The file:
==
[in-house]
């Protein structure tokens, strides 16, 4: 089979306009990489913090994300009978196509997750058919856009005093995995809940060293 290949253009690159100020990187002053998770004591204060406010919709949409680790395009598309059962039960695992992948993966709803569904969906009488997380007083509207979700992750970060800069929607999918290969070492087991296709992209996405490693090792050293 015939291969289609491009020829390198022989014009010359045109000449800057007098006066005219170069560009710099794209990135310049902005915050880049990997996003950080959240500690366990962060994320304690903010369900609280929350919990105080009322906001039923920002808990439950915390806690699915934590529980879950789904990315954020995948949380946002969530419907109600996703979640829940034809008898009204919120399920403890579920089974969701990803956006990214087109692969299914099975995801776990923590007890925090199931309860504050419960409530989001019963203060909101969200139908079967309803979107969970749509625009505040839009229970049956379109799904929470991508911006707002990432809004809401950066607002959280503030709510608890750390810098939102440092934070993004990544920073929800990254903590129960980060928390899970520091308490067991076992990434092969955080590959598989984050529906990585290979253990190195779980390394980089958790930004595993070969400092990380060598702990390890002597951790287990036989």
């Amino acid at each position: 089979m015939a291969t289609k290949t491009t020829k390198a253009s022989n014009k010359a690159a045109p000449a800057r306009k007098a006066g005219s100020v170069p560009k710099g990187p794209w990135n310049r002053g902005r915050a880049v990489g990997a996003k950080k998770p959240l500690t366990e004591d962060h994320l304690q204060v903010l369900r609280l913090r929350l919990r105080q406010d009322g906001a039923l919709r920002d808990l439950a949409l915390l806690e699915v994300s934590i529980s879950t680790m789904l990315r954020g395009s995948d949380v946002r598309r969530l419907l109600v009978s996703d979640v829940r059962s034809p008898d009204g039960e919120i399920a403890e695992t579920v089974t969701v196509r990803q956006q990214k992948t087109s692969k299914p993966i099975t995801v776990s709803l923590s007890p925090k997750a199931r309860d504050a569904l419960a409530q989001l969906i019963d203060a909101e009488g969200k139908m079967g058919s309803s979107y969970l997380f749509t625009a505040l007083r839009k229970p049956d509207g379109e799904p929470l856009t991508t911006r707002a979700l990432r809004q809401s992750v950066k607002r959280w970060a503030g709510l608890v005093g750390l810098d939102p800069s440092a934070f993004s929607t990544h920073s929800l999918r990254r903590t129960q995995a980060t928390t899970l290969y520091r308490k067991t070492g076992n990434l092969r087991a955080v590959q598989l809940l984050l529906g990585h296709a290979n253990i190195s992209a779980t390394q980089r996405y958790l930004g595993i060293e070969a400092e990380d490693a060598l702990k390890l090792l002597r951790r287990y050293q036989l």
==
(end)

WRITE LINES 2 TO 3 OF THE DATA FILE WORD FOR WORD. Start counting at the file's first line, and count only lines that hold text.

């Protein structure tokens, strides 16, 4: 089979306009990489913090994300009978196509997750058919856009005093995995809940060293 290949253009690159100020990187002053998770004591204060406010919709949409680790395009598309059962039960695992992948993966709803569904969906009488997380007083509207979700992750970060800069929607999918290969070492087991296709992209996405490693090792050293 015939291969289609491009020829390198022989014009010359045109000449800057007098006066005219170069560009710099794209990135310049902005915050880049990997996003950080959240500690366990962060994320304690903010369900609280929350919990105080009322906001039923920002808990439950915390806690699915934590529980879950789904990315954020995948949380946002969530419907109600996703979640829940034809008898009204919120399920403890579920089974969701990803956006990214087109692969299914099975995801776990923590007890925090199931309860504050419960409530989001019963203060909101969200139908079967309803979107969970749509625009505040839009229970049956379109799904929470991508911006707002990432809004809401950066607002959280503030709510608890750390810098939102440092934070993004990544920073929800990254903590129960980060928390899970520091308490067991076992990434092969955080590959598989984050529906990585290979253990190195779980390394980089958790930004595993070969400092990380060598702990390890002597951790287990036989």
């Amino acid at each position: 089979m015939a291969t289609k290949t491009t020829k390198a253009s022989n014009k010359a690159a045109p000449a800057r306009k007098a006066g005219s100020v170069p560009k710099g990187p794209w990135n310049r002053g902005r915050a880049v990489g990997a996003k950080k998770p959240l500690t366990e004591d962060h994320l304690q204060v903010l369900r609280l913090r929350l919990r105080q406010d009322g906001a039923l919709r920002d808990l439950a949409l915390l806690e699915v994300s934590i529980s879950t680790m789904l990315r954020g395009s995948d949380v946002r598309r969530l419907l109600v009978s996703d979640v829940r059962s034809p008898d009204g039960e919120i399920a403890e695992t579920v089974t969701v196509r990803q956006q990214k992948t087109s692969k299914p993966i099975t995801v776990s709803l923590s007890p925090k997750a199931r309860d504050a569904l419960a409530q989001l969906i019963d203060a909101e009488g969200k139908m079967g058919s309803s979107y969970l997380f749509t625009a505040l007083r839009k229970p049956d509207g379109e799904p929470l856009t991508t911006r707002a979700l990432r809004q809401s992750v950066k607002r959280w970060a503030g709510l608890v005093g750390l810098d939102p800069s440092a934070f993004s929607t990544h920073s929800l999918r990254r903590t129960q995995a980060t928390t899970l290969y520091r308490k067991t070492g076992n990434l092969r087991a955080v590959q598989l809940l984050l529906g990585h296709a290979n253990i190195s992209a779980t390394q980089r996405y958790l930004g595993i060293e070969a400092e990380d490693a060598l702990k390890l090792l002597r951790r287990y050293q036989l």